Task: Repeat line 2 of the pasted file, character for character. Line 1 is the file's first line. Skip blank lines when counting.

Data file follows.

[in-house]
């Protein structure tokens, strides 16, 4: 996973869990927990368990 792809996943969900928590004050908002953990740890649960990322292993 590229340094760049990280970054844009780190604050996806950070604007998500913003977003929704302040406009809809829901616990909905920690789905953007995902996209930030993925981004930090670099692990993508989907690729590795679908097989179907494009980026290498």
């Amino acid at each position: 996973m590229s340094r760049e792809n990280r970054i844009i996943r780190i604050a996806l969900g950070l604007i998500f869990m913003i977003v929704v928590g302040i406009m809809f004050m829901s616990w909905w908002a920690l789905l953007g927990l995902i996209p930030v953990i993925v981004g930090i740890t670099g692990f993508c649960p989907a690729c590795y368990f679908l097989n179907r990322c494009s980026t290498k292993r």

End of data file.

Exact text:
């Protein structure tokens, strides 16, 4: 996973869990927990368990 792809996943969900928590004050908002953990740890649960990322292993 590229340094760049990280970054844009780190604050996806950070604007998500913003977003929704302040406009809809829901616990909905920690789905953007995902996209930030993925981004930090670099692990993508989907690729590795679908097989179907494009980026290498």